Vendor Management for Web Resources
My recent posting requesting information and practices
relating to the substitution of Web editions of printed
Reference works has raised a number of issues relating
to this activity. To my surprise, I am finding that
many respondents refer primarily to the substitution of a
Web subscription for a print (or other electronic)
subscription. Others refer to their individual or
institutional 'collection' of all types of Internet
resources, either as book marked collections or as
homepage collections only. Few note the formal cataloging
of such resources (even Web subscriptions) into their
It _seems_ that few have taken the 'leap of faith'
to select _and_ catalog non-subscription Web Reference works.
With the availability of MARC records generated from the
OCLC Intercat project, I suspect that many do, or giving the
matter serious consideration.
The issue of the formal cataloging of non-subscribed
(and subscribed) resources highlights an additional issue
beyond Web substitution for Reference (as well as non-Reference)
works. In view of the ephemeral nature of many Web resources,
it appears that many libraries consider cataloging not
only quality resources,but resources for which they have
some control and assurance of access and reliability. This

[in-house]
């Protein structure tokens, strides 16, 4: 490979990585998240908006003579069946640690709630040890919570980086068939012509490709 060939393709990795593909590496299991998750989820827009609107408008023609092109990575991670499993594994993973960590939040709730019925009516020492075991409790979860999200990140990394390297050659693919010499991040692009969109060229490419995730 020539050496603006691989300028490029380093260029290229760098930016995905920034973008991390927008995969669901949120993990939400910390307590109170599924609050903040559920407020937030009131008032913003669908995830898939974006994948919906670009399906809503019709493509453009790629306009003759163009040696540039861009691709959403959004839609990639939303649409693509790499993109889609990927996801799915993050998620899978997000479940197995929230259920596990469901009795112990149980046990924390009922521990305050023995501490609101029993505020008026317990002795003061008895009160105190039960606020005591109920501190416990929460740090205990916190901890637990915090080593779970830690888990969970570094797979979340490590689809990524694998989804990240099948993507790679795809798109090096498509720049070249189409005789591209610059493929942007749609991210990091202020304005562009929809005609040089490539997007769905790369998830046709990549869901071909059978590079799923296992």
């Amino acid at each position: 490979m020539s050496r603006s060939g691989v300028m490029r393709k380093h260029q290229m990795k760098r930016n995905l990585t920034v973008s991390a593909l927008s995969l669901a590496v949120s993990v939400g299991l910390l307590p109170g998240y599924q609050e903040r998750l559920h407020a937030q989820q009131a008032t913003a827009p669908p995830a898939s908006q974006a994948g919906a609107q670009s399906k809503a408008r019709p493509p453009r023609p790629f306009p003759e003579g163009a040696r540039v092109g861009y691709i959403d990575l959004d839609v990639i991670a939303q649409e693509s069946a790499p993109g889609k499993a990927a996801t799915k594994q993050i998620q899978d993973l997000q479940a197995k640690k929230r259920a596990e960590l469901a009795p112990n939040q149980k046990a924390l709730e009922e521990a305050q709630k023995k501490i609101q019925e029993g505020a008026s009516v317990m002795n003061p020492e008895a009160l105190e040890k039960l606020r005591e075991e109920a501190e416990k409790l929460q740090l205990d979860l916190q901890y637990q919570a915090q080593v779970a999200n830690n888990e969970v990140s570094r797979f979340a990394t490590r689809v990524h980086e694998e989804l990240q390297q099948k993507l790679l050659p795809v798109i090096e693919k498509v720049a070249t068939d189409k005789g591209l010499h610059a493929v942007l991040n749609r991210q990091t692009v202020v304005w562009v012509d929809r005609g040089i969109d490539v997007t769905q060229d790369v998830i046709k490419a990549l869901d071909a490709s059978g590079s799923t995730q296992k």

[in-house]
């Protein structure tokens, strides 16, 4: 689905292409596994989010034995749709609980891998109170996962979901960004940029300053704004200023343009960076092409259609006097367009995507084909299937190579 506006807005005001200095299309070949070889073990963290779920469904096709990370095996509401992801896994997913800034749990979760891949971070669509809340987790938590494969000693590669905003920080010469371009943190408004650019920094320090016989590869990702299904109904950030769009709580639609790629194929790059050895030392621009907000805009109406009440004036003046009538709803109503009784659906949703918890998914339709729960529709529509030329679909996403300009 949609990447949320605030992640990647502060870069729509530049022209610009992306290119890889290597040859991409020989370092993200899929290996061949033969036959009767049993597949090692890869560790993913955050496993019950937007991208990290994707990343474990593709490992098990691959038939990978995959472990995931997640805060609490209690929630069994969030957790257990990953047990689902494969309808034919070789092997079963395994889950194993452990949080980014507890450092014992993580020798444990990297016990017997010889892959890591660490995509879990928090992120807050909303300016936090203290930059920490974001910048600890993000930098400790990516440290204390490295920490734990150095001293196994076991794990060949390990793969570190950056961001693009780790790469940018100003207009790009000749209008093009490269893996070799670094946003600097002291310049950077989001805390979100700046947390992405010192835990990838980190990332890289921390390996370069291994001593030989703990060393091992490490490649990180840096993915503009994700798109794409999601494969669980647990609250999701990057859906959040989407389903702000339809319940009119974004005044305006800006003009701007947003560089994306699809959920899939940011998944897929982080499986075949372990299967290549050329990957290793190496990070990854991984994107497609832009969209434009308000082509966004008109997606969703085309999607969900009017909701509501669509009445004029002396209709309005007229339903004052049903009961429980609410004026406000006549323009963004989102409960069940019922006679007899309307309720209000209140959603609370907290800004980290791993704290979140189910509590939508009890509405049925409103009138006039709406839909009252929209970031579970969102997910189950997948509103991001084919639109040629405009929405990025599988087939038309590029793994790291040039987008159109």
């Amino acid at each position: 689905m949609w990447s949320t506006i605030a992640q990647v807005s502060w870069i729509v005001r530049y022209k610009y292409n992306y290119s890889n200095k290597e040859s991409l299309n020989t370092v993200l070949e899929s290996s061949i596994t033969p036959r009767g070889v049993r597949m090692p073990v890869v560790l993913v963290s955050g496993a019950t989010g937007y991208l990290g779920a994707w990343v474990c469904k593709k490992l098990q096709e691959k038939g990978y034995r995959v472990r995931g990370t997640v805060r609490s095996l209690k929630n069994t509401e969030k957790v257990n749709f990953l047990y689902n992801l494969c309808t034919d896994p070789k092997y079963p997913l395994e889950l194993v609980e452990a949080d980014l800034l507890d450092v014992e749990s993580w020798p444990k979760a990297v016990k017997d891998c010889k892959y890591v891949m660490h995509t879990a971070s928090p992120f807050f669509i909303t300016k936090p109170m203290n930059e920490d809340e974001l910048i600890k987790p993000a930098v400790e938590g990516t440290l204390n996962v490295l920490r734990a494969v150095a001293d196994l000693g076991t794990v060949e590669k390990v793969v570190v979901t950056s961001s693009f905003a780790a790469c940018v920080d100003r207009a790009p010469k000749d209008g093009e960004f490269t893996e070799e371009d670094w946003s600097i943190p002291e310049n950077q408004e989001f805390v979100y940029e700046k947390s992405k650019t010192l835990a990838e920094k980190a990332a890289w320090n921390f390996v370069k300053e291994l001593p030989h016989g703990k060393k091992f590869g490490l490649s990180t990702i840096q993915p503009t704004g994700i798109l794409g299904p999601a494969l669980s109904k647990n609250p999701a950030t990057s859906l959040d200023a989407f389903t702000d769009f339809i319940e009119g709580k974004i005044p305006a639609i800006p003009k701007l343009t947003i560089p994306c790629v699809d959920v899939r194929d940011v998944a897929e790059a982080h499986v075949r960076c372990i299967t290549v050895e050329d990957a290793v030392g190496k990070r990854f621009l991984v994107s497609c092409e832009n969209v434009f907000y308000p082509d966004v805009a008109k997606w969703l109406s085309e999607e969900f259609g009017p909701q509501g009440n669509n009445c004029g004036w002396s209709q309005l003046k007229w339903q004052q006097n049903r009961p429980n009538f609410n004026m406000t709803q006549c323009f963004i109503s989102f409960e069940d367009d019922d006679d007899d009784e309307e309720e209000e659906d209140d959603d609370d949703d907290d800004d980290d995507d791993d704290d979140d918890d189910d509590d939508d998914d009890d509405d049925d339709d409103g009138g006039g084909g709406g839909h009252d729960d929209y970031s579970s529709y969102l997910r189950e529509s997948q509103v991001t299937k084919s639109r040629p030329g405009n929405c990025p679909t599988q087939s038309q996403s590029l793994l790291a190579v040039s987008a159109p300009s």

understandable preference has led me to conclude that librarians
would welcome a service, not unlike book jobbers or serial
vendors, that would provide a library with access to a
catalog of authoritative, evaluated, and reliable Web resources.
The burden of identification, categorization, maintenance
would be lifted from individuals and institutions. The
WebJobber(sm) would assume the responsibility for all these
activities, including the formal cataloging of the resources.
As the resource changes (e.g., URL, title, content), the
WebJobber(sm) would notify the subscribing library of these
changes, and through automated systems magic, provide updates
(or replacements) of catalog records for a selected resource.
While our individual and collective efforts have greatly
facilitated the identification and control of Web resources,
I have concluded that there is a need for a commercial, fee-based
service to manage these resources. A centralized service would
alleviate most of the difficulties that we all recognize and would
integrate selection, cataloging and maintenance. We need not
reinvent the universe at each of our libraries.
I'd very much appreciate any and all thoughts on this
proposal (and if a vendor, publisher, or jobber is listening,
a seed grant to investigate a prototype [:->])
Iowa State University
Ames IA 50011
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"Let Mikey Do It!"